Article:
Masquerading as decorative houseplants, these everyday greens are working behind the scenes to bring the benefits of the great outdoors into your home
CREDIT: This is an edited version of an article that originally appeared on Happiful
We may not all be fortunate enough to have a garden at our disposal and, when we’re confined to the same four walls, the need to get outside, see green spaces, and breathe fresh air, can be great. With working from home now the norm for many of us, and the weather giving us summer sunshine, you’d be forgiven for yearning for a little green space to call your own.
Humans are intrinsically linked to the ecosystem – frankly, we couldn’t survive without it. So if you suddenly find yourself, and your household, with restricted access to the outside world, you may feel somewhat stifled by the air around you.
A study by NASA determined that bringing everyday houseplants into a sealed environment can be just the trick to make us feel more energised, alert and refreshed. By using specially formulated carbon filters and containers, they found that plants drew out toxins and harmful airborne bacteria from the air, converting them to new plant tissue.
And NASA was, of course, on to something. While this study was conducted in laboratory conditions, it did unearth some intriguing data about the power of plants, and was just the tip of the iceberg when it comes to the health benefits of owning a houseplant.
Reduces stress and anxiety
Much like exercising, or immersing yourself in wide open, green spaces, research suggests that taking care of a living plant can significantly reduce feelings of mild anxiety and stress, as a study published in the Journal of Physiological Anthropology points out. “Active interaction with indoor plants, like touching and smelling, can reduce physiological and psychological stress. What’s more, even the potting soil can help you to keep a handle on daily stress and anxiety.”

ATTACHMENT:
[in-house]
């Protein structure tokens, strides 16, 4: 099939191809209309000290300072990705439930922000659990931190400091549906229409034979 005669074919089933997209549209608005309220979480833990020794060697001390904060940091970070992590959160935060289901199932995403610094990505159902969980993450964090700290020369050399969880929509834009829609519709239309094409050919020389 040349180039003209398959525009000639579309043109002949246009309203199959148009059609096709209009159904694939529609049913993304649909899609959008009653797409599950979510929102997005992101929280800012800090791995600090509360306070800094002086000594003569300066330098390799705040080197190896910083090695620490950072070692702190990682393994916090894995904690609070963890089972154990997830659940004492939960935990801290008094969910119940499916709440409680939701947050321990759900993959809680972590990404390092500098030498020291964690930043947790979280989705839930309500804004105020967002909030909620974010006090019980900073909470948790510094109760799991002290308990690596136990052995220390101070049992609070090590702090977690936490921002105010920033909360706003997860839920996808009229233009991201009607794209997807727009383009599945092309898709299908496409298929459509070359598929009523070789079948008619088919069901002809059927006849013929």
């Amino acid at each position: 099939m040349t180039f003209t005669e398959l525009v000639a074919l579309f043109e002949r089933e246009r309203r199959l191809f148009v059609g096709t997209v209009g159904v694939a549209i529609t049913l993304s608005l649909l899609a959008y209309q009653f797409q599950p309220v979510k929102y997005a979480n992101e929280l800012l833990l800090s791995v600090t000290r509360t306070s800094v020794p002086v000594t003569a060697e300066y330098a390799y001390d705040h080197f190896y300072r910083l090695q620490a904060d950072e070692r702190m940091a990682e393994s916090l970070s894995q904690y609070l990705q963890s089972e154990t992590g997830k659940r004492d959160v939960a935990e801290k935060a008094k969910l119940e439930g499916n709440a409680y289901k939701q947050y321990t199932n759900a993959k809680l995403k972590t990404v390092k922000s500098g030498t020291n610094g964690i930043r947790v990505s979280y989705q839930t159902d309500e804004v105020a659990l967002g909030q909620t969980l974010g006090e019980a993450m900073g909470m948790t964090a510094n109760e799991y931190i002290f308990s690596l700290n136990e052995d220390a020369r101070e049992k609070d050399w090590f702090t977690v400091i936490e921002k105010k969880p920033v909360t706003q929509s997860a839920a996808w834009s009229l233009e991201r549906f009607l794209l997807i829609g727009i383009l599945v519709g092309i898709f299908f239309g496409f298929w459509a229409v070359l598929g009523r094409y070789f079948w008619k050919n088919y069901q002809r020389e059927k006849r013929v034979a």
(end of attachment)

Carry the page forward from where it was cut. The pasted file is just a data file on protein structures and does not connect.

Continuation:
Combats mild health irritations
Common houseplants, such as the dracaena or peace lily, add to the humidity of your home, and can even aid dry skin complaints and itchy eyes. Particularly in winter, when we often stay inside and use artificial heating, a houseplant can reduce the effects of dryness through it’s process of transpiration. During this cycle, plants lose their leaves, releasing water into the air, which creates a more humid environment.
Encourages healthy sleep
What’s the best way to access oxygen? Going outside. But when we sleep, we’re likely to be restricted to four walls. However, fortunately, many plants are known to increase their oxygen emissions at night, and inhale the carbon dioxide we produce while asleep.
An increased oxygen flow is essential for a restful night, as it ensures we are able to breathe evenly, encourages cell renewal, and can calm symptoms of common sleep disorders such as sleep apnea.
Boosts productivity and creativity
A study conducted at the Chelsea Flower Show by the University of Exeter found that equipping offices with greenery can help to boost staff wellbeing by up to 47%! The study sought to challenge the previous notion that plants in the office “are an unnecessary or even wasteful element of the business environment”. And it succeeded.
“The results showed that allowing staff to make design decisions in a workspace, enhanced with office plants, can increase wellbeing by 47%, increase creativity by 45% and increase productivity by 38%.”
Prompts feelings of nurture and compassion
While it’s more common for us to feel these emotions in relation to pets, for some people, a pet may not be an option at this time. So what’s the next best thing? A living houseplant!
Bringing a living organism into your home promotes compassion and nurturing feelings; it provides you with a sense of purpose. Although you’re the demands made by a houseplant are not hugely significant, you can still feel a sense of responsibility. If you’ve ever accidentally forgotten to water your plant, you’ll know that the feeling of guilt can be pretty surprising.
Perfect for beginners and busy lives. Ensure the soil fully dries between watering, and avoid getting leaves wet. Keep the snake plant out of direct sunlight.
The epitome of a houseplant with health benefits. Water your aloe vera roughly every three weeks, and position in bright, indirect sunlight. Harvest the gel when leaves reach about eight inches.
The peace lily
Position this floral beauty in the shade, keeping the soil moist but not overwatered.
Unlike the peace lily, regular watering and direct sunlight will ensure your chrysanthemums blossoms.
This thrives in bright, indirect sunlight, with evenly moist and well-drained soil.